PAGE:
The aid organization Mission Lifeline is calling on social media to donate money to buy Afghan passports. Research has revealed that the donations appear to be going into the hands of a terrorist group.
Hundreds of thousands of Afghans have wanted to leave the country since the Taliban took power a year ago. The economy is completely on the ground, there are hardly any well-paid jobs. But in order to leave the country, those wanting to leave the country need a passport, which most Afghans don't have.
This fate is also shared by some former local staff who have permission to leave the country but do not have the necessary passport documents. The aid organization Mission Lifeline is calling on social media to transfer money to a Paypal account to "Family A." to get out of Afghanistan.
On the corresponding Paypal page, Mission Lifeline board member Axel Steier writes that 800 euros would have to be raised for a pass. For the apparently seven-strong family, the donation goal is 5,600 euros. The problem: Passports cannot simply be bought from the competent authority, the Afghan Passport Department. You can apply for the documents, the process is lengthy, but relatively cheap: The official costs are around 55 dollars for a five-year passport and around 110 dollars for a ten-year passport. Currently, however, hardly any new passports are issued through the official procedure. Mission Lifeline is therefore planning to procure passports, presumably illegally, via so-called "commission cards". This refers to middlemen who get the passports for money. Steier told the "Welt" last year that a "passport and visa agency" was commissioned on site, which replaced the former local staff at the authority. But RTL/ntv research shows that it is more about corrupt structures and the black market. According to consistent sources, the price on the black market is between $500 and $2,000 per passport.
Mission Lifeline withholds information about the exact process: how the passport application process works, what the specific address of the "passport and visa agency" is, what exactly the costs are, how the difference between the targeted EUR 800 per passport and the actual one Costs of around 55 euros explain how the collected money gets to Afghanistan, how much donation money has already been used to buy passports, how many passports have actually been bought: the lawyer for the aid organization left all these questions unanswered. The lawyer for the organization also did not want to comment on the question of whether the passports issued corresponded to the biometric requirements applicable in this country. The question is relevant insofar as the submission of the biometric data requires an on-site visit to the authority. But according to Axel Steier, Mission Lifeline board member, that visit is not possible, which is why a passport and visa agency has to be involved.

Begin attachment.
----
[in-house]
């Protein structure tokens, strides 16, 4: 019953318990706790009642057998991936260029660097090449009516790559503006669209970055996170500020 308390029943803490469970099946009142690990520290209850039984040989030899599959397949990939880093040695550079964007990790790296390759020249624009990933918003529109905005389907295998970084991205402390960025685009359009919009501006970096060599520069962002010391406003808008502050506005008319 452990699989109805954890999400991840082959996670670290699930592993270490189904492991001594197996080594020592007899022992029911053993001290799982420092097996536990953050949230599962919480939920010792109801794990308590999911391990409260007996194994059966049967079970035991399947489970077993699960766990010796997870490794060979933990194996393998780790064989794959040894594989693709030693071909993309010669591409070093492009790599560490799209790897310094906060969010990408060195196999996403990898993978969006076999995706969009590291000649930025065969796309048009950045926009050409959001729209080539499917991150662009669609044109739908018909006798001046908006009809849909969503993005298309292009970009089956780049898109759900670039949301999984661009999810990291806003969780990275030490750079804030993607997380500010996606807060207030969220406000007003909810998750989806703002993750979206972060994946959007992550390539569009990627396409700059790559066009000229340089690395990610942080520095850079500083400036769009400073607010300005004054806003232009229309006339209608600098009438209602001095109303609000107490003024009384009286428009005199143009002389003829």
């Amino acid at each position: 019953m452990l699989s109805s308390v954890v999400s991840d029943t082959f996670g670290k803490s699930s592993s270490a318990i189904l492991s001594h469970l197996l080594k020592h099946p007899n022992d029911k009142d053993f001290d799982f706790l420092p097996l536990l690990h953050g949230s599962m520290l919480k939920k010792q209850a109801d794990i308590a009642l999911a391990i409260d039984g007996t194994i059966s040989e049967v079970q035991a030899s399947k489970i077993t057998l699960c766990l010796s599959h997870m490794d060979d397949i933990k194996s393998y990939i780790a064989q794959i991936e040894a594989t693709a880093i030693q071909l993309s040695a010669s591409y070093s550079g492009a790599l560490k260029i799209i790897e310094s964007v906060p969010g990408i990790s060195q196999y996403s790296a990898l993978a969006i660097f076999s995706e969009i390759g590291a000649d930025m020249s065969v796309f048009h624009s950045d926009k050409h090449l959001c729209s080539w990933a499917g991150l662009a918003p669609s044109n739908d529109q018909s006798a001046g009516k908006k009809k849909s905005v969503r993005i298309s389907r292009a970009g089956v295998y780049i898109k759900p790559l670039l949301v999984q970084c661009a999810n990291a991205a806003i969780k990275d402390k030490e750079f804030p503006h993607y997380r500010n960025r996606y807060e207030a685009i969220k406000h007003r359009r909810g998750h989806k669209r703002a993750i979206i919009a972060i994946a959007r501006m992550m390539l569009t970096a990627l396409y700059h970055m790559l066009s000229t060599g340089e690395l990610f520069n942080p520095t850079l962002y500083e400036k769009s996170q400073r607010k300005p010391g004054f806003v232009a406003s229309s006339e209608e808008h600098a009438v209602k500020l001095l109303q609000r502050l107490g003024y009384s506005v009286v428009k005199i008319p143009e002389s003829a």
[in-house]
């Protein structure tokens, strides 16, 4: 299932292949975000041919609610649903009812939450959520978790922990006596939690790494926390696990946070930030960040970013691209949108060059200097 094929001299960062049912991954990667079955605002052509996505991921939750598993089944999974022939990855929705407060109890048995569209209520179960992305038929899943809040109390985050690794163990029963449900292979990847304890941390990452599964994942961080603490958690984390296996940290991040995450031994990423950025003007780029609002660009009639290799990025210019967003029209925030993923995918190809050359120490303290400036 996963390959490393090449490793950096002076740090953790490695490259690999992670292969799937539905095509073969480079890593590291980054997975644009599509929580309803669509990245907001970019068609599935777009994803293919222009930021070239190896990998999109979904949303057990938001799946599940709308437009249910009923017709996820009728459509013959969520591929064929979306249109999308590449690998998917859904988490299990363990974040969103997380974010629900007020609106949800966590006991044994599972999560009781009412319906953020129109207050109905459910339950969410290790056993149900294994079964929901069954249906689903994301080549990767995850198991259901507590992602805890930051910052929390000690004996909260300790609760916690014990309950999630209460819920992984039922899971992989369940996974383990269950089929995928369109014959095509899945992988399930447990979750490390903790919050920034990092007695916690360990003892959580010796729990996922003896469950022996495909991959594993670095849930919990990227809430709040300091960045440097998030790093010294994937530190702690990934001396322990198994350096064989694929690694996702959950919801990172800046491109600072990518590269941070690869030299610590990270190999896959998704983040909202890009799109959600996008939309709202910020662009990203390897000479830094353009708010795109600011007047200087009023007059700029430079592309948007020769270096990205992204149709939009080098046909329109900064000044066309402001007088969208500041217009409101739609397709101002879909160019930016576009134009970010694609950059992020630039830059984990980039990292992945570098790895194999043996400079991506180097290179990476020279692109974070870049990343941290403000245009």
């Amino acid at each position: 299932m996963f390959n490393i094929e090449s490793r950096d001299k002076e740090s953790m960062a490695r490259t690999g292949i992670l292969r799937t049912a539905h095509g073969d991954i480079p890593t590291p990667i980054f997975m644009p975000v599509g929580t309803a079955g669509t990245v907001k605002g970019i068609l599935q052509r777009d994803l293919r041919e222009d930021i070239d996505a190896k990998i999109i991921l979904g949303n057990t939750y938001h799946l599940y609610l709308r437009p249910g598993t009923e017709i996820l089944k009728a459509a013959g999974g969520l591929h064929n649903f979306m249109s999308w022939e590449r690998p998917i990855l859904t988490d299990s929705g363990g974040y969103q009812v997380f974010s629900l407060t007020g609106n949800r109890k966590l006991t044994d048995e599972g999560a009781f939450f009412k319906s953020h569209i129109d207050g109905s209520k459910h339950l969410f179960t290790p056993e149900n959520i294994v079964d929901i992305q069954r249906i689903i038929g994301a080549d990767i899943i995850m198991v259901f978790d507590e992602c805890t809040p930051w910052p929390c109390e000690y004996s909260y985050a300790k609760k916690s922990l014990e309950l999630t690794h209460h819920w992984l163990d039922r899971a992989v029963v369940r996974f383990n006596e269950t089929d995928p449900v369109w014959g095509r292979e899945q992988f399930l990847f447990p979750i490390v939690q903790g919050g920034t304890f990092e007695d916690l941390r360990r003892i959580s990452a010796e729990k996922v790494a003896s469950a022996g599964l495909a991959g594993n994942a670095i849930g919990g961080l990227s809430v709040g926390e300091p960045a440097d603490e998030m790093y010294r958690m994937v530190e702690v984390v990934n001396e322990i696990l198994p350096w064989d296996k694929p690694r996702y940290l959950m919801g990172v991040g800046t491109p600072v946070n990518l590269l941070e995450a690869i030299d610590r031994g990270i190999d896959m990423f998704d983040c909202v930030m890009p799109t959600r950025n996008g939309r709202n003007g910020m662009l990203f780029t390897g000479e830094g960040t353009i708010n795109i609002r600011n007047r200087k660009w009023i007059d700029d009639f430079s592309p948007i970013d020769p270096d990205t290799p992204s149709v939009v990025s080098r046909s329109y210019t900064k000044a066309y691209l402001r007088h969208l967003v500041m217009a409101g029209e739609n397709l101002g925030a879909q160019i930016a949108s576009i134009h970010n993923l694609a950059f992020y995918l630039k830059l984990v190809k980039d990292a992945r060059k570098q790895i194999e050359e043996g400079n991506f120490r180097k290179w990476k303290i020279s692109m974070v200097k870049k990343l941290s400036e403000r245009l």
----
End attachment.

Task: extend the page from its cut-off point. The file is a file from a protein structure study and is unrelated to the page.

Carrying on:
In November, Steier thanked for donations of more than 60,000 euros for 99 passes. It remains unclear how the money was transferred to Afghanistan. According to a spokeswoman for the German Banking Association, transfers from a German bank to Afghan banks are not possible.
Another possibility would be transfers through providers of foreign transfers; but there are currently only between 200 and 300 dollars paid out per week and per person. Only two options remain: either cash is brought into the country - Mission Lifeline employees would have to fly regularly to Kabul for this - or the aid organization could resort to money transfers using so-called hawala banking, a trust-based system widespread in Muslim countries. With hawala banking, the money is paid out in the form of cash via a retailer in Germany to a partner selected by the retailer at the destination. As the system is prone to money laundering, it is banned in Germany. The processing of the money transfer in particular should therefore be of great interest to German investigative authorities.
It's not the first time that Mission Lifeline has attracted attention with negative headlines: Two years ago, Claus-Peter Reisch, who had carried out sea rescue missions for the aid organization as a captain for years, distanced himself from the NGO: Many things are now "too left-wing" for him. Mission Lifeline also criticized the search for passport forgers and the accusation of calling for sham marriages with refugees.